long foo (long *);

int main () {
  if (foo (&f) != 4 || foo (&h) != 12 || foo (&i) != 13)
    abort ();
  return 0;
}


max@max:/tmp$ clang libfoo.c -shared -fpic -o libfoo.so -g
max@max:/tmp$ clang libbar.c -shared -fpic -o libbar.so -g
max@max:/tmp$ clang main.c -c -o main.o -g
max@max:/tmp$ clang  main.o ./libfoo.so ./libbar.so -o main -fsanitize=address
max@max:/tmp$ ./main
max@max:/tmp$ echo $?
0
max@max:/tmp$ clang libfoo.c -shared -fpic -o libfoo.so -g -fsanitize=address
max@max:/tmp$ ./main
./main: Symbol `f' has different size in shared object, consider re-linking
=================================================================
==19089==ERROR: AddressSanitizer: global-buffer-overflow on address 0x00000070fb10 at pc 0x7f0e0b65c931 bp 0x7ffc67828000 sp 0x7ffc67827ff8
READ of size 8 at 0x00000070fb10 thread T0
    #0 0x7f0e0b65c930 in foo /tmp/libfoo.c:2:29
    #1 0x4e166f in main /tmp/main.c:9:42
    #2 0x7f0e0a570ec4 in __libc_start_main /build/buildd/eglibc-2.19/csu/libc-start.c:287
    #3 0x418fd5 in _start (/tmp/main+0x418fd5)

0x00000070fb10 is located 0 bytes to the right of global variable 'f' defined in 'libfoo.c:1:6' (0x70fb08) of size 8
SUMMARY: AddressSanitizer: global-buffer-overflow /tmp/libfoo.c:2:29 in foo
Shadow bytes around the buggy address:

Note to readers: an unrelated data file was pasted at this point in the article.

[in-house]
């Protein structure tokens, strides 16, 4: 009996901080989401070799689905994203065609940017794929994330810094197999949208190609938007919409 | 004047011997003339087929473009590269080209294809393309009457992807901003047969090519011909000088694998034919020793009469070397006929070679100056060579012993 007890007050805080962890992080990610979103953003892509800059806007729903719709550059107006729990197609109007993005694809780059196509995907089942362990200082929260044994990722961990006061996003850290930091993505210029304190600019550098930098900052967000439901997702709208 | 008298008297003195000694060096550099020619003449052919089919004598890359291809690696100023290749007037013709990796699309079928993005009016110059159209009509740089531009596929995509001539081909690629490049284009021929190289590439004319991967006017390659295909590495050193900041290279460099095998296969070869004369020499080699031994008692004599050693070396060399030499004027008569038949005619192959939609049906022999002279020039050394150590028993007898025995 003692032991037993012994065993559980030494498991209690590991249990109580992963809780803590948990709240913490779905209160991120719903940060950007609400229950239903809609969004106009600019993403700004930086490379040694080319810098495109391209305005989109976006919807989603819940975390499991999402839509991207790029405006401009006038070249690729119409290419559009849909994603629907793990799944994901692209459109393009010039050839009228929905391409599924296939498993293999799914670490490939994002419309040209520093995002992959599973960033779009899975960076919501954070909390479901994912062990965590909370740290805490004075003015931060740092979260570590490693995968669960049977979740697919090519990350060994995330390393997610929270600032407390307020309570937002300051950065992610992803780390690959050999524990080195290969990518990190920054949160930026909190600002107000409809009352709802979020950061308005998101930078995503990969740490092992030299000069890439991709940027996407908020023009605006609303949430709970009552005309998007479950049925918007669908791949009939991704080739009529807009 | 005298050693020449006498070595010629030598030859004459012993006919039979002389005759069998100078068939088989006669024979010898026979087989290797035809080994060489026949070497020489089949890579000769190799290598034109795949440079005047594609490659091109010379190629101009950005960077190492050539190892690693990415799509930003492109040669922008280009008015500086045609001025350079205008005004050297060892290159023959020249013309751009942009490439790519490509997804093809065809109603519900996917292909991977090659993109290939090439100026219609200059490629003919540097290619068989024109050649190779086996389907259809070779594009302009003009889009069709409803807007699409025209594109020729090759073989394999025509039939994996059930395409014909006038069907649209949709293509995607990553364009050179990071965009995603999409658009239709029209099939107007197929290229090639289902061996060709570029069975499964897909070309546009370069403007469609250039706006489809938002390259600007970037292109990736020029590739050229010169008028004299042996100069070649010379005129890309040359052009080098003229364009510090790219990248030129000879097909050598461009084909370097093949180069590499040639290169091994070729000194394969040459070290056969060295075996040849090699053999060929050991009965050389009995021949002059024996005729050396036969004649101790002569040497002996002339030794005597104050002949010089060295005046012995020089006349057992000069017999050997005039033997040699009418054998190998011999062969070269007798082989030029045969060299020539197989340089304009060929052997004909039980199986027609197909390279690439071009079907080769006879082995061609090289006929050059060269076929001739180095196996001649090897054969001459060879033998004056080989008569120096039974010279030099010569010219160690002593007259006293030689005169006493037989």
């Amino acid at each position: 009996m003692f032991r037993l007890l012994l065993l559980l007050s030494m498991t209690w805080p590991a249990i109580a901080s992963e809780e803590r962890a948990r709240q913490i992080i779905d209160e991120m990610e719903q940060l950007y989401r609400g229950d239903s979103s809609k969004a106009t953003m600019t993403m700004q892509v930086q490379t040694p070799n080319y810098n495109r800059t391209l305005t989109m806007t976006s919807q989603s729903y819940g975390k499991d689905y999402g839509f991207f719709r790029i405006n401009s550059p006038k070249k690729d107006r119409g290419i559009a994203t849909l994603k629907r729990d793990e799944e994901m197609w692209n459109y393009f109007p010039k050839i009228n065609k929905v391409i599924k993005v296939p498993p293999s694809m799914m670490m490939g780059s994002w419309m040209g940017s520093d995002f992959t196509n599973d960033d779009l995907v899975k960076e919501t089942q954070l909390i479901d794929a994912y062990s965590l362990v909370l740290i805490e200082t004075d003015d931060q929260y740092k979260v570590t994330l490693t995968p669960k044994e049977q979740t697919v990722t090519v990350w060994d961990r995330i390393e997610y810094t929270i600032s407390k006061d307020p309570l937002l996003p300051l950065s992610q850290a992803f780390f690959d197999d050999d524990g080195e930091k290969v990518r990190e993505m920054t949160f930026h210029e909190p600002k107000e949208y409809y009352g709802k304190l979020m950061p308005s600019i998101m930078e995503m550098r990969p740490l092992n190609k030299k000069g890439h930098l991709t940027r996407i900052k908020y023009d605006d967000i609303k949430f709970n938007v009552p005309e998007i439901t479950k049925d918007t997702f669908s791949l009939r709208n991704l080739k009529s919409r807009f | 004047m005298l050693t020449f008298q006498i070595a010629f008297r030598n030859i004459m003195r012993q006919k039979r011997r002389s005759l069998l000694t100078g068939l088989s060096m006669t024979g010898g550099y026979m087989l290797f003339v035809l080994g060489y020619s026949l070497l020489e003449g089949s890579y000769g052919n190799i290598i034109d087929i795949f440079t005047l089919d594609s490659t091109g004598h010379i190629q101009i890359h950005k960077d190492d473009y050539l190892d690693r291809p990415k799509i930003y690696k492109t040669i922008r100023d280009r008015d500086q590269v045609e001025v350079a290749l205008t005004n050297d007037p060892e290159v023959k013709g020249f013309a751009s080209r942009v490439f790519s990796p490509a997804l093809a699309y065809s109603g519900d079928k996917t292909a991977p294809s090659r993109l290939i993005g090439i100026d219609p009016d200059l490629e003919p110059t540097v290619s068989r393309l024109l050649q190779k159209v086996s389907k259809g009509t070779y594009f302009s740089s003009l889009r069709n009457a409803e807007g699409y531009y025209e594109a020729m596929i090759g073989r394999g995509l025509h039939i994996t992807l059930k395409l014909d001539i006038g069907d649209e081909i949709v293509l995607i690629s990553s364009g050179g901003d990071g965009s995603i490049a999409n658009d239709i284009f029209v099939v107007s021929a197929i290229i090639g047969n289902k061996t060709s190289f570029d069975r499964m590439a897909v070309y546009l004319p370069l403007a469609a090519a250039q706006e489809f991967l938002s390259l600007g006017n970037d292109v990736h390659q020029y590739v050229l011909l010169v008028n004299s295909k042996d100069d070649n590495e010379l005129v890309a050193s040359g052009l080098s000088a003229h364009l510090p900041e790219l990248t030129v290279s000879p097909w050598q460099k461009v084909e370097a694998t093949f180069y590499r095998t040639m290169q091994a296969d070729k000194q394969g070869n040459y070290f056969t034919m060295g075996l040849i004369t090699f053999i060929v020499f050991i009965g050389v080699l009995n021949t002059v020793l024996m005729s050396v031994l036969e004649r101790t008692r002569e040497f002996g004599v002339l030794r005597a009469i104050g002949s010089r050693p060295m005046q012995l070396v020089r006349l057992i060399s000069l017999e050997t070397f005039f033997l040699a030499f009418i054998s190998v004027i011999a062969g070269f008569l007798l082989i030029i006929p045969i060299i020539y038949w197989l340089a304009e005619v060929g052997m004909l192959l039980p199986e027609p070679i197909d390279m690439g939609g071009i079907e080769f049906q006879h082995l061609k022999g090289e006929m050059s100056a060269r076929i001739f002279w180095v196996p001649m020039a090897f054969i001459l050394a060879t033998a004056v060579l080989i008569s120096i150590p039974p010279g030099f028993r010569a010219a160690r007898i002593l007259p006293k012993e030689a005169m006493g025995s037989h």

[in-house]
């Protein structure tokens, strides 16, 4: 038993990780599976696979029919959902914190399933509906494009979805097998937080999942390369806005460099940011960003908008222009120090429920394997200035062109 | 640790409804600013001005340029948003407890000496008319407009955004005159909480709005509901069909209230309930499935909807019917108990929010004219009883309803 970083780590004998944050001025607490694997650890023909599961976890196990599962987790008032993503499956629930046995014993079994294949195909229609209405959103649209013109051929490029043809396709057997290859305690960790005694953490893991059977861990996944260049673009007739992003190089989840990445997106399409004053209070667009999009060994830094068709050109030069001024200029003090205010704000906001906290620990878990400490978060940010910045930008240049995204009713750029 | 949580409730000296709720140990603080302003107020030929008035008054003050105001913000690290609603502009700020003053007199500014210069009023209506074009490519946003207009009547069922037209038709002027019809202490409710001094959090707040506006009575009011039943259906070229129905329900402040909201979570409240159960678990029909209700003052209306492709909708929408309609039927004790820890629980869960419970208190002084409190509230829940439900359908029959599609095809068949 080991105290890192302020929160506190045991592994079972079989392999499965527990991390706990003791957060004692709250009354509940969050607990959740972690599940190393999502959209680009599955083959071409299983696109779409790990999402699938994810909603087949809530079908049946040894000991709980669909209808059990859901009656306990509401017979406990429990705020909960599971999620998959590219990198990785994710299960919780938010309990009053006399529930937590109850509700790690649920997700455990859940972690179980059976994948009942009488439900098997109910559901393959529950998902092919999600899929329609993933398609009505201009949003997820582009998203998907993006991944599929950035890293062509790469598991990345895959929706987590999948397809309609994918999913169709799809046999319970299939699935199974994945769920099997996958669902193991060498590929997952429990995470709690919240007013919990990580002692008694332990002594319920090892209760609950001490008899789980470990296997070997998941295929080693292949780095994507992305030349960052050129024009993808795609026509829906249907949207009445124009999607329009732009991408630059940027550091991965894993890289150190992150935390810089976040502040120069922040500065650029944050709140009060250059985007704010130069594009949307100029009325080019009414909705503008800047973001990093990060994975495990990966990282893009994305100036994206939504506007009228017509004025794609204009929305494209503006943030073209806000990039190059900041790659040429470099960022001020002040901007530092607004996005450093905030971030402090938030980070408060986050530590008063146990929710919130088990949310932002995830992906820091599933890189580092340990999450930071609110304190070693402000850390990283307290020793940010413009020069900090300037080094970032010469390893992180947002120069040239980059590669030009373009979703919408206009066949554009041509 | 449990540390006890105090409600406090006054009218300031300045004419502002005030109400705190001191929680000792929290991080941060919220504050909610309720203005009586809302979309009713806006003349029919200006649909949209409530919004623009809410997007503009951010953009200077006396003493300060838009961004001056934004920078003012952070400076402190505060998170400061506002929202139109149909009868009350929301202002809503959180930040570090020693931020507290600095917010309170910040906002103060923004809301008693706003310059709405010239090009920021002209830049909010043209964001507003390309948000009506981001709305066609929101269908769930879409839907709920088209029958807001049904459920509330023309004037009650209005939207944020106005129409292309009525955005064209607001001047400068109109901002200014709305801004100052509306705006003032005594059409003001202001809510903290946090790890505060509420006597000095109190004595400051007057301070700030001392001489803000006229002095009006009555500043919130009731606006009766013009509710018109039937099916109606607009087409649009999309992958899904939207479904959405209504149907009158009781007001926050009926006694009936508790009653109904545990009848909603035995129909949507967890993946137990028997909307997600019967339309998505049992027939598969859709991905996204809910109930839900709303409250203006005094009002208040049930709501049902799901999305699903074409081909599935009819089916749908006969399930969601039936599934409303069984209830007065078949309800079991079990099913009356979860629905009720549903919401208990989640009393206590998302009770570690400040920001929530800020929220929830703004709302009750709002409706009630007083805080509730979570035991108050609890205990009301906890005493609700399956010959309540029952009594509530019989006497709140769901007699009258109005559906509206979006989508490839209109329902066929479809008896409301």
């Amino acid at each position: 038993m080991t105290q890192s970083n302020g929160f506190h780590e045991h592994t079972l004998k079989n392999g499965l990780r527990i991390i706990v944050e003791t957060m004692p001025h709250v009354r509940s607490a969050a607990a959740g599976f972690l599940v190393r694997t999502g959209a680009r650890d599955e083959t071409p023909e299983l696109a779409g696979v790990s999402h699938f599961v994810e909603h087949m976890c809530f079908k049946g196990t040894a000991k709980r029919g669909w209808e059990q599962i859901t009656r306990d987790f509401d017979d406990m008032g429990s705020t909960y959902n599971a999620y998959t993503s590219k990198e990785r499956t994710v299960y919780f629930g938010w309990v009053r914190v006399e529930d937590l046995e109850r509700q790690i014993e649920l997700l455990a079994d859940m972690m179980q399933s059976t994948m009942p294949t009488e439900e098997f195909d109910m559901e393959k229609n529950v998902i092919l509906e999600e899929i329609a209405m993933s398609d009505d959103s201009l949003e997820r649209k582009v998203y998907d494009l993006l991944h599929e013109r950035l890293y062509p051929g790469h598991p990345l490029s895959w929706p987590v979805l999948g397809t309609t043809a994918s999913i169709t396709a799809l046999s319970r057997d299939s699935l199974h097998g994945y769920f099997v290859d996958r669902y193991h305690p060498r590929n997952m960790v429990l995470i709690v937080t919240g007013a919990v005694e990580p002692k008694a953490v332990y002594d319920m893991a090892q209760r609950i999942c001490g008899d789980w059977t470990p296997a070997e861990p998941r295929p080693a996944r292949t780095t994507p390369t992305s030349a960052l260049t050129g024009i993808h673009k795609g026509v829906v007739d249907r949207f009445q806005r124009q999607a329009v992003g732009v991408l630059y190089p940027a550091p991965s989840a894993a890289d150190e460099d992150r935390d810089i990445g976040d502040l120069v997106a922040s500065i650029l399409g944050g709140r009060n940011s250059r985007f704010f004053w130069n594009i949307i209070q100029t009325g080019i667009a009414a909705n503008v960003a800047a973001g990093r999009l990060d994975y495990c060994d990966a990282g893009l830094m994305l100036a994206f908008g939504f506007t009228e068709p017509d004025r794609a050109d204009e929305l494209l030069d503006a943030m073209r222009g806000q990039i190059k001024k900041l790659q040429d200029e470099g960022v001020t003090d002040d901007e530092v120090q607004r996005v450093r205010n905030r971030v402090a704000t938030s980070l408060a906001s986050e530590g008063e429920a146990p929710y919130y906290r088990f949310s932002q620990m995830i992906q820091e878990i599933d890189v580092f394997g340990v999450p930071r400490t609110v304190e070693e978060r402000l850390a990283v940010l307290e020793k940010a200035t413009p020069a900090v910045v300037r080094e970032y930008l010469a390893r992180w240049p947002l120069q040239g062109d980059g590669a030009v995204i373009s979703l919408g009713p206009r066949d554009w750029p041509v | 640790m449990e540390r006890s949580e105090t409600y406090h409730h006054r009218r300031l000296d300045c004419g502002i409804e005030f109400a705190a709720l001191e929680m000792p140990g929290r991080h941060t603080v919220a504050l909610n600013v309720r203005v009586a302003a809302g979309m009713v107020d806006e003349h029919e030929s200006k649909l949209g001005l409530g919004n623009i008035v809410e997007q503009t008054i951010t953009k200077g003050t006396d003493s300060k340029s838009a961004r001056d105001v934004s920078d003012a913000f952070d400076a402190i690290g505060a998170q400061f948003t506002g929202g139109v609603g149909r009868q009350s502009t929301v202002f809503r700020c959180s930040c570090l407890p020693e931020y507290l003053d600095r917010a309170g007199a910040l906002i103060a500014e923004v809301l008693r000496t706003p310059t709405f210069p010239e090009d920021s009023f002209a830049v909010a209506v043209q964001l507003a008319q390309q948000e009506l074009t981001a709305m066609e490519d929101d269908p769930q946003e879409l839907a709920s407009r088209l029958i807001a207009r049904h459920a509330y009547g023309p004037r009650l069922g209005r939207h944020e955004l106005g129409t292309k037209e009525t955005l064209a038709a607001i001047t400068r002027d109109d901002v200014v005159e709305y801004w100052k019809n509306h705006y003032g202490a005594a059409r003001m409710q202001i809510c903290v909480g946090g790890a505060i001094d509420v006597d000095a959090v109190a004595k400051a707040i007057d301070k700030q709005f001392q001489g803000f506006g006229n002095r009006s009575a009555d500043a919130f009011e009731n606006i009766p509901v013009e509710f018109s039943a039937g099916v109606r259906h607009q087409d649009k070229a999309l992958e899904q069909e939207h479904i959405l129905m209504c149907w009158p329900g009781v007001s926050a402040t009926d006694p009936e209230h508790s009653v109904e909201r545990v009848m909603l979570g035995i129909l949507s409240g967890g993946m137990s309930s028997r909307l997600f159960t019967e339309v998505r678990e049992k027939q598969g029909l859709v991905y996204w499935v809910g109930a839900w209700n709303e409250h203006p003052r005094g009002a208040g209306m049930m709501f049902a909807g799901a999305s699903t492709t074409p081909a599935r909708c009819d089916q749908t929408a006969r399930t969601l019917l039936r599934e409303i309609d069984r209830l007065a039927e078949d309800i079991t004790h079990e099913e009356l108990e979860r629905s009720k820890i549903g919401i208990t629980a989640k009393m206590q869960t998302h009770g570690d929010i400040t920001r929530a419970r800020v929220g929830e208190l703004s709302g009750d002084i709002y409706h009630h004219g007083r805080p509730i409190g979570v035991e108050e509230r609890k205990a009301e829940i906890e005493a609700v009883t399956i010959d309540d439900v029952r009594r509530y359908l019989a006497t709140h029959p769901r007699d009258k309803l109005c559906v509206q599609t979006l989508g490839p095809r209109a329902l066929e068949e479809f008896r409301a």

0x0000800d9f10: 00 00 00 00 00 00 00 00 00 00 00 00 00 00 00 00
  0x0000800d9f20: 00 00 00 00 00 00 00 00 00 00 00 00 00 00 00 00
  0x0000800d9f30: 00 00 00 00 00 00 00 00 00 00 00 00 00 00 00 00
  0x0000800d9f40: 00 00 00 00 00 00 00 00 00 00 00 00 00 00 00 00
  0x0000800d9f50: 00 00 00 00 00 00 00 00 00 00 00 00 00 00 00 00
=>0x0000800d9f60: 00 00[f9]f9 f9 f9 f9 f9 f9 00 00 00 00 00 00 00
  0x0000800d9f70: 00 00 00 00 00 00 00 00 00 00 00 00 00 00 00 00
  0x0000800d9f80: 00 00 00 00 00 00 00 00 00 00 00 00 00 00 00 00
  0x0000800d9f90: 00 00 00 00 00 00 00 00 00 00 00 00 00 00 00 00
  0x0000800d9fa0: 00 00 00 00 00 00 00 00 00 00 00 00 00 00 00 00
  0x0000800d9fb0: 00 00 00 00 00 00 00 00 00 00 00 00 00 00 00 00
Shadow byte legend (one shadow byte represents 8 application bytes):
  Addressable:           00
  Partially addressable: 01 02 03 04 05 06 07
  Heap left redzone:       fa
  Heap right redzone:      fb
  Freed heap region:       fd
  Stack left redzone:      f1
  Stack mid redzone:       f2
  Stack right redzone:     f3
  Stack partial redzone:   f4
  Stack after return:      f5
  Stack use after scope:   f8
  Global redzone:          f9
  Global init order:       f6
  Poisoned by user:        f7
  Container overflow:      fc
  Array cookie:            ac
  Intra object redzone:    bb
  ASan internal:           fe
  Left alloca redzone:     ca
  Right alloca redzone:    cb
==19089==ABORTING 

This happens because in LLVM case ASan changes symbols size ('f' in our case) and just breaks ABI for the library. Relinking binary each time we replace non-sanitized library with sanitized one is undesirable for large package oriented systems (e.g. distributives), so we need a general solution for the problem.
Comment 5 Reid Kleckner 2015-10-26 16:19:18 UTC
(In reply to Maxim Ostapenko from comment #4)
> This happens because in LLVM case ASan changes symbols size ('f' in our
> case) and just breaks ABI for the library. Relinking binary each time we
> replace non-sanitized library with sanitized one is undesirable for large
> package oriented systems (e.g. distributives), so we need a general solution
> for the problem.